I'm trying to make an Arduino controlled irrigation timer. My idea is to use an Arduino pro mini and a cheap solenoid valve, wired to a TIP120.

However, from my calculations, it's impossible to run it on batteries for long. From what I've seen they draw a considerable amount of power. (the one I'm using is similar to this one https://www.adafruit.com/product/997). If i power it with 9V, it draws 240mA, which is 2.16W. And if i power it for 30 minutes, it draws 1 watt-hour. That is way too much to use with batteries.

How do battery powered controllers work then? (like this one http://www.ebay.com/itm/Home-Water-Timer-Garden-Irrigation-Timer-Controller-Set-Water-Programs-/231932984347?hash=item3600487c1b:g:HAcAAOSw9ZdXKbTA)

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    \$\begingroup\$ This thing normally draws 240 mA, but if you power it for 30 minutes it draws 1 A? This makes no sense. Something is messed up somewhere. \$\endgroup\$ Commented Jun 10, 2016 at 17:31
  • \$\begingroup\$ The linked controller works from batteries but maybe the solenoid is powered from a converter from the AC? \$\endgroup\$
    – Andy aka
    Commented Jun 10, 2016 at 17:32
  • \$\begingroup\$ @olin-lathrop Well, I'm a noob starting out on electronics. Am I calculating this wrong? \$\endgroup\$
    – Miguel71
    Commented Jun 10, 2016 at 17:39
  • \$\begingroup\$ @olin-lathrop Oops, I ment 1 Wh, If an AA battery hold about 1000mWh, I'll be draining one each time \$\endgroup\$
    – Miguel71
    Commented Jun 10, 2016 at 17:40
  • \$\begingroup\$ @andy-aka I don't think so. I've seen multiple battery powered ones, and this one even says it takes 2 AA batteries \$\endgroup\$
    – Miguel71
    Commented Jun 10, 2016 at 17:42

1 Answer 1


It's most likely a motorised valve.

enter image description here

Figure 1. Motorised valve attached to water hose line.

An industrial version of a motorised valve would have feedback potentiometer so that the actual position of the valve could be confirmed and, perhaps, proportional control could be achieved. Alternatively limit switches could be fitted to stop the motor once full travel had been reached.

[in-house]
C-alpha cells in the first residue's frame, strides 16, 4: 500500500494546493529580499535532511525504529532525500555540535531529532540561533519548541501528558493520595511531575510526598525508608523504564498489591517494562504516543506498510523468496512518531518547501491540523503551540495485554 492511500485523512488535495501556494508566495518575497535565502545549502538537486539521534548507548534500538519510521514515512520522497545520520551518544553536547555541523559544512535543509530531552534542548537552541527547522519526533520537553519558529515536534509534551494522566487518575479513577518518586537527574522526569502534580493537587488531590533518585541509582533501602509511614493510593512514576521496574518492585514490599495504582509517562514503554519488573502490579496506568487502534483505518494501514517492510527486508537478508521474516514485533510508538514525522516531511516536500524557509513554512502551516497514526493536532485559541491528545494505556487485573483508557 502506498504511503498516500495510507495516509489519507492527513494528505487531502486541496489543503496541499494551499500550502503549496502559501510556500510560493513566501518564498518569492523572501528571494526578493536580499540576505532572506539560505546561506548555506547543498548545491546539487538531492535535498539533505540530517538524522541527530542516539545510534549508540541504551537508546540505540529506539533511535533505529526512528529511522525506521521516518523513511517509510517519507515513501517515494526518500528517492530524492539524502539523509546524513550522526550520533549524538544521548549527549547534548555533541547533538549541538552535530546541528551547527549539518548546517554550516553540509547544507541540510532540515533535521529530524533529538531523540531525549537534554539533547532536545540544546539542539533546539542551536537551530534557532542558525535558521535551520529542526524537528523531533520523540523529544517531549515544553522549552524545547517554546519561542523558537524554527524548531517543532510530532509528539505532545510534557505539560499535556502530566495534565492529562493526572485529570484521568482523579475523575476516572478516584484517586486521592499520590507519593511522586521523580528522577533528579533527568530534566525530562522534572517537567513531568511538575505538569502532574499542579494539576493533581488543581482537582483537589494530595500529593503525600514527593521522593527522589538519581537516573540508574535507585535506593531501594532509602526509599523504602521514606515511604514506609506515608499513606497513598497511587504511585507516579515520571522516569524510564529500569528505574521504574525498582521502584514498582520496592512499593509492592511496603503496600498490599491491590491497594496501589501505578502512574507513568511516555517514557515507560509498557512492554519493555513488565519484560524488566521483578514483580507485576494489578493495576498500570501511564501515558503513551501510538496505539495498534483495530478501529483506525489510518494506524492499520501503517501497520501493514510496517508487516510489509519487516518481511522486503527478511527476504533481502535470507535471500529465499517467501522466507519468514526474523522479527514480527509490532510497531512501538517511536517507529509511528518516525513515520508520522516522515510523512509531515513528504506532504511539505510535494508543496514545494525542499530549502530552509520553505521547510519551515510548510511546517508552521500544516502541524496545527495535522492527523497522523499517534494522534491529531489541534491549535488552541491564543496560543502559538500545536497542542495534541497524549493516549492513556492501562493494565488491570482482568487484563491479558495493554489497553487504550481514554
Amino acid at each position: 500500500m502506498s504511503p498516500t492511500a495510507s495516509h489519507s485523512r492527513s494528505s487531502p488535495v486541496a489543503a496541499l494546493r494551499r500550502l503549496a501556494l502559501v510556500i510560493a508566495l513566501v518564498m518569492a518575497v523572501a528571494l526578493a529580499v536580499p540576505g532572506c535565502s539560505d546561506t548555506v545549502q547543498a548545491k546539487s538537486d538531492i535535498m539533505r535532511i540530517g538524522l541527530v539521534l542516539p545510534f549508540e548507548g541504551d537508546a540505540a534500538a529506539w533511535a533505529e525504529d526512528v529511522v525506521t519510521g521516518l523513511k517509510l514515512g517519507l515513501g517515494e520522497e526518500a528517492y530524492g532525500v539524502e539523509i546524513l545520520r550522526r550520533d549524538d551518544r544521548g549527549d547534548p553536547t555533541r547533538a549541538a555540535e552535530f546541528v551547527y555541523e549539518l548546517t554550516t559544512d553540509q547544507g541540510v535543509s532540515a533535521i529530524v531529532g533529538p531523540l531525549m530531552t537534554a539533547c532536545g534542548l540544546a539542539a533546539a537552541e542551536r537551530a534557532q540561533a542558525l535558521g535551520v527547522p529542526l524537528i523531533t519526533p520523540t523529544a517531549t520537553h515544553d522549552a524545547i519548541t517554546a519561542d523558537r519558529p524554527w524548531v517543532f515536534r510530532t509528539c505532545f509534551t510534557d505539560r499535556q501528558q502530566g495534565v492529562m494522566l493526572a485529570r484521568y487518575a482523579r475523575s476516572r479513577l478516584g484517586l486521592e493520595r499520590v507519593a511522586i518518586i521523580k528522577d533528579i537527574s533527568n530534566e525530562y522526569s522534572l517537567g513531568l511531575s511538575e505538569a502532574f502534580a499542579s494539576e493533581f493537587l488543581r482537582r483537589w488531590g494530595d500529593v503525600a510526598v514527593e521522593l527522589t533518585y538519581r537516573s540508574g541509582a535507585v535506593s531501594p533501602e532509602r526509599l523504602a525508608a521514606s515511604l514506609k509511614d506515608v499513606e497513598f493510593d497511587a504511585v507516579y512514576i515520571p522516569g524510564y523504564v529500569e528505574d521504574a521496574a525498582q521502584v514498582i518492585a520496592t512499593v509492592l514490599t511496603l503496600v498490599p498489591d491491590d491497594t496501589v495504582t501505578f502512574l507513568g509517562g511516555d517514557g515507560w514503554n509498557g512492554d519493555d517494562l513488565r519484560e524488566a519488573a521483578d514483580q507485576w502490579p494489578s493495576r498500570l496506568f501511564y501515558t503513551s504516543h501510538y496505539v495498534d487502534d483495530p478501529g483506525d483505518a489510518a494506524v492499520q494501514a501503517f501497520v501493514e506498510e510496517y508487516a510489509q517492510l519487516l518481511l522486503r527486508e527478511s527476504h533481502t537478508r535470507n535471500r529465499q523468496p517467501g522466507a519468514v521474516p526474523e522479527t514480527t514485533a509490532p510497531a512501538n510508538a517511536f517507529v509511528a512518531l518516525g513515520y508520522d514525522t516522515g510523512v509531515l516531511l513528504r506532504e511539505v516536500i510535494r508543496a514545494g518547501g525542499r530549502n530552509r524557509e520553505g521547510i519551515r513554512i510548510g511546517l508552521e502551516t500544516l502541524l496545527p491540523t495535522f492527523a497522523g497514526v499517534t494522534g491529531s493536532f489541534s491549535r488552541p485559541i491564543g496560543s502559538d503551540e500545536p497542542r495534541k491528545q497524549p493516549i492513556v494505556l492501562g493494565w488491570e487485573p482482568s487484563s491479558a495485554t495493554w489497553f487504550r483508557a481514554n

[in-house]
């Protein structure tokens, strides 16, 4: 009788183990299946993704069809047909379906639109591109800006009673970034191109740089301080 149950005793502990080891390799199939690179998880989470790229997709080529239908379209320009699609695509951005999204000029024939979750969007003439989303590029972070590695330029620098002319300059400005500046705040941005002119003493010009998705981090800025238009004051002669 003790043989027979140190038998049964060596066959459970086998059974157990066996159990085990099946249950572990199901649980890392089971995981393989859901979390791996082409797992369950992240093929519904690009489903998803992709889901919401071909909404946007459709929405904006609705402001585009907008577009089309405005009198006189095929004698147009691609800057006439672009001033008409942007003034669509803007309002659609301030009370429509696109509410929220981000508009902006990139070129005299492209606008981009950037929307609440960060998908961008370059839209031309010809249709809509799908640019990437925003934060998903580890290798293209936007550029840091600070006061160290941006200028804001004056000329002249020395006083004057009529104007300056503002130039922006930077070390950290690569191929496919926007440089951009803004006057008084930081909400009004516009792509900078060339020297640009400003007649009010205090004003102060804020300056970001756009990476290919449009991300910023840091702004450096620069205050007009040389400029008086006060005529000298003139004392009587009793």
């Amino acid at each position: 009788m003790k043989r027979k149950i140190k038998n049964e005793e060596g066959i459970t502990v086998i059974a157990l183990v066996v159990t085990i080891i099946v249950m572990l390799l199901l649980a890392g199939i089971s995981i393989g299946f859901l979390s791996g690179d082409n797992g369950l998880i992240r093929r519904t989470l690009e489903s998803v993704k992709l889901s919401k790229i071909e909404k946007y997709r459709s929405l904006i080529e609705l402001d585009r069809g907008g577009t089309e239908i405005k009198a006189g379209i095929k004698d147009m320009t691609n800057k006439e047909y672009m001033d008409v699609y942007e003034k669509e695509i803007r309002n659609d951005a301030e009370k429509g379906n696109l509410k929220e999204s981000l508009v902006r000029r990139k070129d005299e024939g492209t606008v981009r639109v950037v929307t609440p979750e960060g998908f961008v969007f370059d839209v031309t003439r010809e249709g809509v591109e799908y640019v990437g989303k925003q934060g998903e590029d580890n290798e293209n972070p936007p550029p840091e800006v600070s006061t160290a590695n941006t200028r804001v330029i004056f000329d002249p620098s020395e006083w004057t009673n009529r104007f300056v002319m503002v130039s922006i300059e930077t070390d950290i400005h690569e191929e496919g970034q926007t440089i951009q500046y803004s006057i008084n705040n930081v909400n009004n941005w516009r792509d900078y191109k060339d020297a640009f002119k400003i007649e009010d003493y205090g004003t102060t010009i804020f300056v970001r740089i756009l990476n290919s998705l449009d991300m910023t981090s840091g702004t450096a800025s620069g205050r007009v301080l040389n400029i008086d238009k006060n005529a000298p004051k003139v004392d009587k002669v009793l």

In this case and in the case of the garden hose timers you linked I suspect that the motor would be run for a time and if the valve doesn't move then "too bad". With five or ten cycles per day the run time would only be half a minute or so and battery life should be good.


simulate this circuit – Schematic created using CircuitLab

Figure 2. Simplified representation of control circuit for open / close control including optional limit switches. With SW1 and SW4 closed as shown the motor would run CW until the CW limit switch opened.

Figure 2 shows how a simple DC motor would be switched by a 'H-bridge' to effect forward and reverse motion. SW1 to SW4 would, in a practical circuit, be replaced by transistors (with protection diodes).

  • \$\begingroup\$ This seems like a good solution. At least on ebay they are too expensive for this project. I could build one myself, though. But what motor should I buy? Does it have to be low RPM? How do I know it has enough torque to turn the valve? And how will I connect it to the valve? Thanks for the answer! \$\endgroup\$
    – Miguel71
    Commented Jun 11, 2016 at 11:30
  • \$\begingroup\$ There are two basic valve types: 1/4 turn ball and multi-turn screw type (as in a standard tap / faucet). The motor will need a small gearbox to increase the torque. If you can find a valve you may be able to estimate the torque required using a torque wrench or else a lever with weights to calculate the newton-meters required. This will be a good mechanical engineering exercise. With this information you can spec your motor-gearbox. You may find it hard to compete on price with the ready-made solution. \$\endgroup\$
    – Transistor
    Commented Jun 11, 2016 at 11:35
  • \$\begingroup\$ I see. So, a way I could calculate the torque required would be to put a weight on the end of the valve lever, calculate the force gravity put on it(F=m*g) and multiply that by the lever length, right? \$\endgroup\$
    – Miguel71
    Commented Jun 11, 2016 at 11:42
  • \$\begingroup\$ That sounds right. I'd pressurise the valve in case that increases friction. Then I'd give a safety factor of 3 or 4 because you want to move it at some speed, not just barely be able to move it, and it may get stiff with age. Have a think about where else similar devices may be salvaged? e.g., Most cars have electrically operated valves on their heater water circuit. Are these motorised? Window-winder motors / wiper motors? All powerful, 12 V and with gearboxes. Even if oversized they'll only pull the current they need. \$\endgroup\$
    – Transistor
    Commented Jun 11, 2016 at 11:49
  • \$\begingroup\$ This project is a lot more complex(and expensive) than I first thought. If i could use a solenoid valve it would be awesome, but It wouldn't be an elegant solution to have it plugged to the wall 24/7. I don't think I'll find anywere to salvage a valve. Thank you for helping me! \$\endgroup\$
    – Miguel71
    Commented Jun 11, 2016 at 12:14

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